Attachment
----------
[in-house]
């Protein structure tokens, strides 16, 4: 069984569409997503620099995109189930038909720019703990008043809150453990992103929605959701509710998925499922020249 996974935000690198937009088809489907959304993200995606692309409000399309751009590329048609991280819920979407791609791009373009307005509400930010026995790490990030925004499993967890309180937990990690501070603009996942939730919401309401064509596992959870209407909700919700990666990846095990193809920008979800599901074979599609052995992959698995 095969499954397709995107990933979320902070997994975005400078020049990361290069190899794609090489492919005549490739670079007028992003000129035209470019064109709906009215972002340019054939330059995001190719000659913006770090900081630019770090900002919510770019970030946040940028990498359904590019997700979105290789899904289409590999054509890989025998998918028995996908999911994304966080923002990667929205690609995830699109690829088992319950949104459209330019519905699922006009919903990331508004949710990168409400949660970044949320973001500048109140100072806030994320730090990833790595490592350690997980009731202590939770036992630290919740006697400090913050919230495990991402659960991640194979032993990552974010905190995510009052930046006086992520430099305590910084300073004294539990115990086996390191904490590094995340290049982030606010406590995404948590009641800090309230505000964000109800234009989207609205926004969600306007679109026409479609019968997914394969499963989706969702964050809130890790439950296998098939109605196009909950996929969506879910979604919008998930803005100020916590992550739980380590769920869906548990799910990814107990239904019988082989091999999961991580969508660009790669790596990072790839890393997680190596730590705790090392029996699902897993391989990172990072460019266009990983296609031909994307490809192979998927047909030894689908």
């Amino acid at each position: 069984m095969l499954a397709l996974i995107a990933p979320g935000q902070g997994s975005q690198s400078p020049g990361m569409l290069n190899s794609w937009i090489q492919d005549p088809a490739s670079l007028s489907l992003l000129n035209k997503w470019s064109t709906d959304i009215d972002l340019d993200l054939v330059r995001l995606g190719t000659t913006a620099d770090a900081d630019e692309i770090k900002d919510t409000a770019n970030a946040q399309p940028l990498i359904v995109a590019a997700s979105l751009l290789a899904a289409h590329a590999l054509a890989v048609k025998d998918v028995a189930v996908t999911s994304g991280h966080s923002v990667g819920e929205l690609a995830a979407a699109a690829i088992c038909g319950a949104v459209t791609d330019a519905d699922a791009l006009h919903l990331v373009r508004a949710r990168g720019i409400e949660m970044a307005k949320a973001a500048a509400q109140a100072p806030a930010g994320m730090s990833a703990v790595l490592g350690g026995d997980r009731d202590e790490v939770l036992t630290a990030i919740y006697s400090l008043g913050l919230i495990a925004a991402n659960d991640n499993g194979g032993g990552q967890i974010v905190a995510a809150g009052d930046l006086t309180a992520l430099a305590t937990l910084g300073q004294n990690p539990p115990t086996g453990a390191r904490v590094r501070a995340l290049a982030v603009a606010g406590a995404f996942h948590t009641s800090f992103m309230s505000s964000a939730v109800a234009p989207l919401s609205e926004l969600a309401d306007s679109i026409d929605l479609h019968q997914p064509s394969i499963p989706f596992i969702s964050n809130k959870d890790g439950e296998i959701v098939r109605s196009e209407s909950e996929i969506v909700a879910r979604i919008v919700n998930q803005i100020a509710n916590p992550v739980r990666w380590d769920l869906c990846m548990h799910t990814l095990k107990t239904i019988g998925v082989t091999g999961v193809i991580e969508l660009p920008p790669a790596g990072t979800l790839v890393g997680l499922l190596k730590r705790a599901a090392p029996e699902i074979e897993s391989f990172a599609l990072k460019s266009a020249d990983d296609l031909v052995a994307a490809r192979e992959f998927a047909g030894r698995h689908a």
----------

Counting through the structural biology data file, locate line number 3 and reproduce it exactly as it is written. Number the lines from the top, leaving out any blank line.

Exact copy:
């Amino acid at each position: 069984m095969l499954a397709l996974i995107a990933p979320g935000q902070g997994s975005q690198s400078p020049g990361m569409l290069n190899s794609w937009i090489q492919d005549p088809a490739s670079l007028s489907l992003l000129n035209k997503w470019s064109t709906d959304i009215d972002l340019d993200l054939v330059r995001l995606g190719t000659t913006a620099d770090a900081d630019e692309i770090k900002d919510t409000a770019n970030a946040q399309p940028l990498i359904v995109a590019a997700s979105l751009l290789a899904a289409h590329a590999l054509a890989v048609k025998d998918v028995a189930v996908t999911s994304g991280h966080s923002v990667g819920e929205l690609a995830a979407a699109a690829i088992c038909g319950a949104v459209t791609d330019a519905d699922a791009l006009h919903l990331v373009r508004a949710r990168g720019i409400e949660m970044a307005k949320a973001a500048a509400q109140a100072p806030a930010g994320m730090s990833a703990v790595l490592g350690g026995d997980r009731d202590e790490v939770l036992t630290a990030i919740y006697s400090l008043g913050l919230i495990a925004a991402n659960d991640n499993g194979g032993g990552q967890i974010v905190a995510a809150g009052d930046l006086t309180a992520l430099a305590t937990l910084g300073q004294n990690p539990p115990t086996g453990a390191r904490v590094r501070a995340l290049a982030v603009a606010g406590a995404f996942h948590t009641s800090f992103m309230s505000s964000a939730v109800a234009p989207l919401s609205e926004l969600a309401d306007s679109i026409d929605l479609h019968q997914p064509s394969i499963p989706f596992i969702s964050n809130k959870d890790g439950e296998i959701v098939r109605s196009e209407s909950e996929i969506v909700a879910r979604i919008v919700n998930q803005i100020a509710n916590p992550v739980r990666w380590d769920l869906c990846m548990h799910t990814l095990k107990t239904i019988g998925v082989t091999g999961v193809i991580e969508l660009p920008p790669a790596g990072t979800l790839v890393g997680l499922l190596k730590r705790a599901a090392p029996e699902i074979e897993s391989f990172a599609l990072k460019s266009a020249d990983d296609l031909v052995a994307a490809r192979e992959f998927a047909g030894r698995h689908a």